“This weird premise makes for a funny, inventive comedy. The dog and horse may be human in form, but they’re still animals. Some hilarious scenes play off this, and I won’t give any away. It’s a one-joke movie, sure, but it’s a funny joke, and one that can last the full running time without wearing thin.” – Samuel Stoddard, At-A-Glance Film Reviews

(This movie was nominated for review by Ed. Suggest a weird movie of your own here.)

DER VERLORENE (THE LOST ONE, 1951)

Peter Lorre is often cited as an example of a superior European actor  who made his way to Hollywood, only to be wasted when Tinseltown didn’t know what to do with him. He had gained worldwide attention for his unnerving performance as the child-murderer in ‘s German production, M (1931). Purportedly, even though Lorre was Jewish, Adolf Hitler loved the film and the actor, inviting Lorre to return to Germany. Lorre allegedly declined by responding that Germany already had one mass murderer too many. It may be an apocryphal story, but Lorre’s image was later used in Third Reich propaganda to depict the depravity of Jews, and his name was discovered to be on Hitler’s hit list.

In Hollywood, Lorre was mostly used as a character actor who could steal a scene from anyone. He only had a handful of starring roles that suited him; a superb Raskolnikov in ‘s Crime and Punishment (1935) and as Robert Florey’s Face Behind the Mask (1941). To most Americans , he is known for appearing in 1940’s Stranger on the Third Floor, arguably the first , and for his frequent teaming with co-star Sydney Greenstreet (most memorably in 1941’s The Maltese Falcon).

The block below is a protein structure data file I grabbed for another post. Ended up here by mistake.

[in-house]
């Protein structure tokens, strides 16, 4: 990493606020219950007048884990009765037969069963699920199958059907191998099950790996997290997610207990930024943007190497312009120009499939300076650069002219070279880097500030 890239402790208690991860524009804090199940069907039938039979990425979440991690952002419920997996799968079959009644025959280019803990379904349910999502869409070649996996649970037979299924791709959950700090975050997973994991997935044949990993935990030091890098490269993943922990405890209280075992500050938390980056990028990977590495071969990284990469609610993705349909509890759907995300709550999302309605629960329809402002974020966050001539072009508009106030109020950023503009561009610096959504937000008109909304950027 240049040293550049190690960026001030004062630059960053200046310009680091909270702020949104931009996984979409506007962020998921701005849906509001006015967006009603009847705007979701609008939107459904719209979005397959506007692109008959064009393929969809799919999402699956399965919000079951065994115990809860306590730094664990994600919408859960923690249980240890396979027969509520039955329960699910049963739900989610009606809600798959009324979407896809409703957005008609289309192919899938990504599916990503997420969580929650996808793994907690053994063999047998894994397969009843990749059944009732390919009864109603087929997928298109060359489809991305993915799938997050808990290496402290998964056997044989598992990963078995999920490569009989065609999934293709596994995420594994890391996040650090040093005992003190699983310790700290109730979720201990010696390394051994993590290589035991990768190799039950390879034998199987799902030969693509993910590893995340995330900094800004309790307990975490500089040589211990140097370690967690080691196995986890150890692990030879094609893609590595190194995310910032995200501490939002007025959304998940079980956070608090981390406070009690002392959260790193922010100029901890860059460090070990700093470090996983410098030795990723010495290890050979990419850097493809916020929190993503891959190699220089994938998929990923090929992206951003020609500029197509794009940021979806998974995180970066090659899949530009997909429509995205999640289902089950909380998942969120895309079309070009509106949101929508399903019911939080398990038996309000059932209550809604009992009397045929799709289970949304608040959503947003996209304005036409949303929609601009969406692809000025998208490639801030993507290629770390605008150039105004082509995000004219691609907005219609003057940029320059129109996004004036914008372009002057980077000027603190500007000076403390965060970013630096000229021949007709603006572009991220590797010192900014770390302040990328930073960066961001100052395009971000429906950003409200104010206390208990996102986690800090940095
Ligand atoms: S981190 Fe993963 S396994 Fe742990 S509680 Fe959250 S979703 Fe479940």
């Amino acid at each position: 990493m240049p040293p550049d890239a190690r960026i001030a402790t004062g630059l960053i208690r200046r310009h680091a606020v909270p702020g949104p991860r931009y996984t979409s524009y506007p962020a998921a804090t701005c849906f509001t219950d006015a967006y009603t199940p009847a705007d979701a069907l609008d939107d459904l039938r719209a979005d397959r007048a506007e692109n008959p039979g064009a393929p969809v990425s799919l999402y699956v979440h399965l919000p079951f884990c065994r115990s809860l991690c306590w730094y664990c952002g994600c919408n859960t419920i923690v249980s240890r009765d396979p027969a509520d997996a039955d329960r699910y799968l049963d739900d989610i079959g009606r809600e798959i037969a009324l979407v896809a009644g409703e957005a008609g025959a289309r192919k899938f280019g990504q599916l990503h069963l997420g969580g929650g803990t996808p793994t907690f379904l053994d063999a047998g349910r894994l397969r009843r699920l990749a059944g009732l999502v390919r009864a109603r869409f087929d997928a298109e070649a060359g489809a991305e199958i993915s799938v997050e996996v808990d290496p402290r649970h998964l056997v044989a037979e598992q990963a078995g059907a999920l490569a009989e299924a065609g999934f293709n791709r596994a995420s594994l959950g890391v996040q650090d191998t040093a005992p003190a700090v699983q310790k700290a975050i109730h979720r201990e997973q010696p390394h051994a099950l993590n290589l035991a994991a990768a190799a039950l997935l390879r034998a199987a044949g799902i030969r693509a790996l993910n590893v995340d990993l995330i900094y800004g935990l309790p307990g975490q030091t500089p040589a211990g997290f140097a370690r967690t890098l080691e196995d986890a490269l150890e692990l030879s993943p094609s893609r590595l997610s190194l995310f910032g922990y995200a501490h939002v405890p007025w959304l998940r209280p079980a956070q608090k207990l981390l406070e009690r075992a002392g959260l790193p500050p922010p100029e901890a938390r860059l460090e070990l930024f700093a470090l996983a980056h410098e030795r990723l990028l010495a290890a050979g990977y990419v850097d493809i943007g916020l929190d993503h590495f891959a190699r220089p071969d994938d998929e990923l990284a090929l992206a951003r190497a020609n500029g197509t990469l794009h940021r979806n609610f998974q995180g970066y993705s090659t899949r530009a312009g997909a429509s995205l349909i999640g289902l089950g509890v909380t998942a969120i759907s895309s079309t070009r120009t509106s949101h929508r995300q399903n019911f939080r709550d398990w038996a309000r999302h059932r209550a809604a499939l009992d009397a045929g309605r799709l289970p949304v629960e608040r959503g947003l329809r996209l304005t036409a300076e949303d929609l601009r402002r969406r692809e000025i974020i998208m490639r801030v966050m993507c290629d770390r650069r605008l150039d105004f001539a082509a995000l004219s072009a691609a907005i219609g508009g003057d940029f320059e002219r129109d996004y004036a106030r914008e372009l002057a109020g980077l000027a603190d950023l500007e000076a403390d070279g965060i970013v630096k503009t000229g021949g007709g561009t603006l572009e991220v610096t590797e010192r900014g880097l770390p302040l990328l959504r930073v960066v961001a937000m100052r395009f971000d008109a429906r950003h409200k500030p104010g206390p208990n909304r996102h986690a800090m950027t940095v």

By the end of the 1940s, Lorre had come to despise the cartoonish roles offered him, along with the erroneous tag as a horror star (his only actual horror film was 1946’s The Beast with Five Fingers). He had long wanted to direct, having learned much from working with Lang, von Sternberg, , , and Bertolt Brecht. Lorre’s continued friendship with Brecht—a rabid anti-Fascist—led to both being interrogated by the House Un-American Activities Committee, as well as a brief stint on the studio blacklist and to his eventually being sacked by Warner Brothers. In 1951, a bankrupt Lorre set his sights on Europe, where he went to direct Der Verlorene (The Lost One) for producer Arnold Pressburger. Lorre also co-scripted a screenplay based loosely on his own novel about the suicide of Dr. Karl Rothe, who headed a research institute within the Third Reich.